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I hate children. In addition to this, my life is empty, meaningless and lonely. Also? I'm selfish! And shallow! I think only about shoes, clothes, handbags – oh, and myself! Don't forget me (I certainly don't!) because, in addition to my myriad other faults, I'm self-obsessed too. Hi, nice to meet you! Will you be my friend?

Of course, none of this is true. (Well, OK, maybe the bit about the shoes. I love me some shoes.). I'm a nice person, really – honest, gov. And actually? I like children. (I feel obliged to add here that I couldn't eat a whole one. Sorry.) I just prefer them when they belong to other people, that's all. I, you see, am childfree – I don't want children.

And while none of the personality traits listed above are ones that I'd attribute to myself, they're all things that have been said to and about me by other people – some of them strangers – who feel that my childfree status is something to be commented on at will, and in the most negative of terms.

Note the language used here, though: I'm childfree not childless. Unlike people who desperately want children but are unable to have them, my lack of offspring is a deliberate choice. There is no gaping void in my life because of it. I don't buy shoes to make up for my empty, meaningless existence. I'm actually happy with my life: it's just a shame that other people can't be happy for me.

To admit to not wanting children, you see, is one of the most controversial things a woman can do. For instance: when I made my shocking admission above, you probably didn't believe me, did you? Most people don't. That's why the childfree are condemned to a life filled with comments about how we'll change our minds one day (I'm 30 years old. When do I get permission to know my own mind, please?), how "it's different when it's your own" (maybe, but that’s one hell of a risk to take), how I'll have no one to look after me when I'm old (now, there's a non-selfish reason for procreation if ever I heard one!), how my life will be empty without children (What? Someone's taking away all the books, films, friends, family members and travel destinations in the world? When was this decided?) and how, basically, I'm just selfish, aren't I?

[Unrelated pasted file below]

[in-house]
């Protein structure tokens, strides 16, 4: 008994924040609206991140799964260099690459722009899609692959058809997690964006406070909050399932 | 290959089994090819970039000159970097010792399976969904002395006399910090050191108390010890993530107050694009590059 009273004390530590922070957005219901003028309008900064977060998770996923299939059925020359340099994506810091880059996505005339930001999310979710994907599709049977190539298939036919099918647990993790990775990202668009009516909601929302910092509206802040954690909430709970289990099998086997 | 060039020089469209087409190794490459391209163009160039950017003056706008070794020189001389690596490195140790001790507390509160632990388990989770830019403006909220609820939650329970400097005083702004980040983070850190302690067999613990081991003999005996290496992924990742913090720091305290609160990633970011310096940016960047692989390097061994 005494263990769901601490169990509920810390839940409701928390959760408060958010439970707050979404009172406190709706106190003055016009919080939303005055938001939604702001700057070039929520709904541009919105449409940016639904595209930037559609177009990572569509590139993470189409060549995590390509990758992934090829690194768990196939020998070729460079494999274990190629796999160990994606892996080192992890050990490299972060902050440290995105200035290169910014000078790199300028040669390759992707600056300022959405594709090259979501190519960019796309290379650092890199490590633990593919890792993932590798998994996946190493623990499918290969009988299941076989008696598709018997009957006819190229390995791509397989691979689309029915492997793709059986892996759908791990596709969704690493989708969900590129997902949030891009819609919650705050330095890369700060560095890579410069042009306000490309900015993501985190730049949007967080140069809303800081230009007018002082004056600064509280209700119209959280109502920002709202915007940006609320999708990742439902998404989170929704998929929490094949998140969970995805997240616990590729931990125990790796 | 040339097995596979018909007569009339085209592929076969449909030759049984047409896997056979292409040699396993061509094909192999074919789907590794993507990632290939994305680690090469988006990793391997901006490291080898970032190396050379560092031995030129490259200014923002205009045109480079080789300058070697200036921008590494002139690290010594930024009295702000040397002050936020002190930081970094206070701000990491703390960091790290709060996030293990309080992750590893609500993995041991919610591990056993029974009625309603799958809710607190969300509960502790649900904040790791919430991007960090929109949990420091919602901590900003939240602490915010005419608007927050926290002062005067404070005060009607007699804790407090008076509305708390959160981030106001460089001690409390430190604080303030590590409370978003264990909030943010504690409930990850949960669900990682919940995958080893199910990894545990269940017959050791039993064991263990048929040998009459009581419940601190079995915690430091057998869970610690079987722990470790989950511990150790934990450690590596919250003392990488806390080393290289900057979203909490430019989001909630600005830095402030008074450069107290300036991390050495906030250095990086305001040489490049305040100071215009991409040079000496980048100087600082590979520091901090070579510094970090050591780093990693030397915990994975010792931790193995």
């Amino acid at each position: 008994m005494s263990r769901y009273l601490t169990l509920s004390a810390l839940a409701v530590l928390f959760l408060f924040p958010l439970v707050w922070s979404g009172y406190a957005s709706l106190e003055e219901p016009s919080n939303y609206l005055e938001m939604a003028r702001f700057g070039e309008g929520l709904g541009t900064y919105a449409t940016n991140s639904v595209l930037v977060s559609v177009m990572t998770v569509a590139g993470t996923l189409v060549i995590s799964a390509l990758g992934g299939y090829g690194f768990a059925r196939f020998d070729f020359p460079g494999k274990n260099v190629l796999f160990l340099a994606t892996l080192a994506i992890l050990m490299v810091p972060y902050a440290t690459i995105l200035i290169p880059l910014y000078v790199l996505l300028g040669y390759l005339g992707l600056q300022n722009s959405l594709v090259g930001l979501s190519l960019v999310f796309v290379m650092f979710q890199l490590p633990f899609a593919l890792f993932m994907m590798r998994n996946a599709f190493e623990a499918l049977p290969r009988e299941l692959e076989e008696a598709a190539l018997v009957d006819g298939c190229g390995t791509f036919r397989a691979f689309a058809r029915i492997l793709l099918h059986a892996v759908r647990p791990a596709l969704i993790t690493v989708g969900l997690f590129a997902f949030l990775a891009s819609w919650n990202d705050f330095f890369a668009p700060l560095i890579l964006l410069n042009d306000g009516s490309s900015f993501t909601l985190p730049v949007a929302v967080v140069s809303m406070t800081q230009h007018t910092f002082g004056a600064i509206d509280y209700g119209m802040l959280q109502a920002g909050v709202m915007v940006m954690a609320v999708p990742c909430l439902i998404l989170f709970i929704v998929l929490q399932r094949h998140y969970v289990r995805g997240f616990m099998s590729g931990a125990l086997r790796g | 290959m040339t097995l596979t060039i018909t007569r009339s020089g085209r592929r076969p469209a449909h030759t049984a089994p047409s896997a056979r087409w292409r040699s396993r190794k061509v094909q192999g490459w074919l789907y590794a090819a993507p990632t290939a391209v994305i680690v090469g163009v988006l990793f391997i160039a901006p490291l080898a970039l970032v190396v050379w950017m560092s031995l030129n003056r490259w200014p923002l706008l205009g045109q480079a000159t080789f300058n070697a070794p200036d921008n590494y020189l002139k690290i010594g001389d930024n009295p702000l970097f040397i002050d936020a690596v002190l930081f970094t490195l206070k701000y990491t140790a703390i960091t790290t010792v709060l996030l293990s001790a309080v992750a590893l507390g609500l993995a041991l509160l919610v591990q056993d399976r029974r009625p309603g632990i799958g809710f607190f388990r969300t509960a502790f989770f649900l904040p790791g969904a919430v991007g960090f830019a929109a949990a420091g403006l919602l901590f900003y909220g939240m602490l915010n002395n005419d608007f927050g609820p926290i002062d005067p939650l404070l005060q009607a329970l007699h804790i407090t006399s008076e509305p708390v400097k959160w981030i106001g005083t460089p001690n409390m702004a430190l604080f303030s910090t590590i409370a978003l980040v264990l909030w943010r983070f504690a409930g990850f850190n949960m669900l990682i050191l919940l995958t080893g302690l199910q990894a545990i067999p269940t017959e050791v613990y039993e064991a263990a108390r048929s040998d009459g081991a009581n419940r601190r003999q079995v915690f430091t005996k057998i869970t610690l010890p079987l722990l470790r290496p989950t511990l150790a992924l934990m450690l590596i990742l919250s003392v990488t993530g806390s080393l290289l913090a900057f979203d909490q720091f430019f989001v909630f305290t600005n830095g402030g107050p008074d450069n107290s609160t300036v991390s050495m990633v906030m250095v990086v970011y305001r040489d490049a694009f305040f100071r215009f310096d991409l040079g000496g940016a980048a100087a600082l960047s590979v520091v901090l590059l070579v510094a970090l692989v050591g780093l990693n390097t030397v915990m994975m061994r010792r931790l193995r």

It's the "selfish" argument that always puzzles me the most. Let's be honest here: why do most people have children? Why, because they want them, of course – and you could call that "selfish". In the nicest possible way. I don't know about you, but I don't hear a whole lot of people saying, "You know, I have no maternal feelings whatsoever, but gosh, I better pop out a few kids to, you know, do my duty to the world." Do you? Where are these people? What kind of crack are they smoking?

The other thing that puzzles me about people's reaction to my childfree status is their desperation to challenge my decision, and, ultimately, to tell me how very wrong I am. It would never occur to me to greet the news of someone's pregnancy, for instance, with the words, "Oh God, you will so regret that one. Once you have it, you'll change your mind." That would be rude and presumptuous. Often, though, when people find out that I have no children, their first question is "Why not?" and their second usually involves heavy rotation of the words "selfish", "regret" and "unnatural". (My response, on the other hand, normally makes use of the phrases "nosey", "judgemental", "pot", "kettle" and "black". "Oh, you had children so they could support you in your old age?" I'll say, smiling. "How very selfless of you!")

Interestingly enough, though, although we childfree remain in the minority, it's an increasingly large minority, with the latest studies suggesting that by 2010, one in four UK women will be childfree. We can't all be selfish and unnatural, now, can we?

Amber McNaught is a freelance writer based just outside Edinburgh. She blogs for various Shiny Media sites and works solely to support an expensive shoes and handbags habit.